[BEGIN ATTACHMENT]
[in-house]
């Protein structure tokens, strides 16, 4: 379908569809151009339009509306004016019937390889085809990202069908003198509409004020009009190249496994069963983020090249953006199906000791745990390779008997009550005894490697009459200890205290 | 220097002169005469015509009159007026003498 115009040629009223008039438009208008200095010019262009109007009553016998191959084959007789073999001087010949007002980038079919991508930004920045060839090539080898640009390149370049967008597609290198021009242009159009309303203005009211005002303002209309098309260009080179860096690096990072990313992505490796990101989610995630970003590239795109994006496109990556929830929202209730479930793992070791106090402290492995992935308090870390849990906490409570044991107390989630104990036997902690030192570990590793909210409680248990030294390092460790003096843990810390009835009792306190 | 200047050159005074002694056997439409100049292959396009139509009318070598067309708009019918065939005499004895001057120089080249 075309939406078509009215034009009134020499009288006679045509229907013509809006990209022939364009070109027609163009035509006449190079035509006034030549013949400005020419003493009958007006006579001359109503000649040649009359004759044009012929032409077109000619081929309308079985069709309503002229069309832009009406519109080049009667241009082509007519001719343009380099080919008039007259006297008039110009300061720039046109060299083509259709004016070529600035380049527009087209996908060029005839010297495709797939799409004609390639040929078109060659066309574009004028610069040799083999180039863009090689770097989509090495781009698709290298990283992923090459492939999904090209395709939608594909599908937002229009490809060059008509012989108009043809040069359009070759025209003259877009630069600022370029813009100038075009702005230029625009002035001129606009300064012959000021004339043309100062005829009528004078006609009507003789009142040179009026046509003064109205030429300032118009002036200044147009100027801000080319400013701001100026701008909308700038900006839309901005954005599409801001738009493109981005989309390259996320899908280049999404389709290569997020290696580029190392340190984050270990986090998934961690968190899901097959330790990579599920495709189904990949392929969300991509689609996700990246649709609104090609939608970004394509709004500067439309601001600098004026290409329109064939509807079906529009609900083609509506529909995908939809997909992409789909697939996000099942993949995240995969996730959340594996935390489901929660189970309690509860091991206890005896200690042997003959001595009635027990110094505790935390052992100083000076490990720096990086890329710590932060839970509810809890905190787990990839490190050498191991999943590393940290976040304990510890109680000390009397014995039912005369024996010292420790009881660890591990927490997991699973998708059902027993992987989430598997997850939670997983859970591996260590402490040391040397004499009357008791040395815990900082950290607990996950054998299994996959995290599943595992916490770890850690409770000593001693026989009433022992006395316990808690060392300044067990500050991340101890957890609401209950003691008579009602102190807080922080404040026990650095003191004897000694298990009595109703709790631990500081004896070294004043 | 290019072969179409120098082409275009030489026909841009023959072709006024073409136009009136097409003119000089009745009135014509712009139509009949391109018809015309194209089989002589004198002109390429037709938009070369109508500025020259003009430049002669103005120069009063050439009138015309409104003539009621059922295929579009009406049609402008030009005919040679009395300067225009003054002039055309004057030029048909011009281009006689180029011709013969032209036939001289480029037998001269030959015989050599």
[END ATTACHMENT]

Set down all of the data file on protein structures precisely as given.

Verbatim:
[in-house]
């Protein structure tokens, strides 16, 4: 379908569809151009339009509306004016019937390889085809990202069908003198509409004020009009190249496994069963983020090249953006199906000791745990390779008997009550005894490697009459200890205290 | 220097002169005469015509009159007026003498 115009040629009223008039438009208008200095010019262009109007009553016998191959084959007789073999001087010949007002980038079919991508930004920045060839090539080898640009390149370049967008597609290198021009242009159009309303203005009211005002303002209309098309260009080179860096690096990072990313992505490796990101989610995630970003590239795109994006496109990556929830929202209730479930793992070791106090402290492995992935308090870390849990906490409570044991107390989630104990036997902690030192570990590793909210409680248990030294390092460790003096843990810390009835009792306190 | 200047050159005074002694056997439409100049292959396009139509009318070598067309708009019918065939005499004895001057120089080249 075309939406078509009215034009009134020499009288006679045509229907013509809006990209022939364009070109027609163009035509006449190079035509006034030549013949400005020419003493009958007006006579001359109503000649040649009359004759044009012929032409077109000619081929309308079985069709309503002229069309832009009406519109080049009667241009082509007519001719343009380099080919008039007259006297008039110009300061720039046109060299083509259709004016070529600035380049527009087209996908060029005839010297495709797939799409004609390639040929078109060659066309574009004028610069040799083999180039863009090689770097989509090495781009698709290298990283992923090459492939999904090209395709939608594909599908937002229009490809060059008509012989108009043809040069359009070759025209003259877009630069600022370029813009100038075009702005230029625009002035001129606009300064012959000021004339043309100062005829009528004078006609009507003789009142040179009026046509003064109205030429300032118009002036200044147009100027801000080319400013701001100026701008909308700038900006839309901005954005599409801001738009493109981005989309390259996320899908280049999404389709290569997020290696580029190392340190984050270990986090998934961690968190899901097959330790990579599920495709189904990949392929969300991509689609996700990246649709609104090609939608970004394509709004500067439309601001600098004026290409329109064939509807079906529009609900083609509506529909995908939809997909992409789909697939996000099942993949995240995969996730959340594996935390489901929660189970309690509860091991206890005896200690042997003959001595009635027990110094505790935390052992100083000076490990720096990086890329710590932060839970509810809890905190787990990839490190050498191991999943590393940290976040304990510890109680000390009397014995039912005369024996010292420790009881660890591990927490997991699973998708059902027993992987989430598997997850939670997983859970591996260590402490040391040397004499009357008791040395815990900082950290607990996950054998299994996959995290599943595992916490770890850690409770000593001693026989009433022992006395316990808690060392300044067990500050991340101890957890609401209950003691008579009602102190807080922080404040026990650095003191004897000694298990009595109703709790631990500081004896070294004043 | 290019072969179409120098082409275009030489026909841009023959072709006024073409136009009136097409003119000089009745009135014509712009139509009949391109018809015309194209089989002589004198002109390429037709938009070369109508500025020259003009430049002669103005120069009063050439009138015309409104003539009621059922295929579009009406049609402008030009005919040679009395300067225009003054002039055309004057030029048909011009281009006689180029011709013969032209036939001289480029037998001269030959015989050599």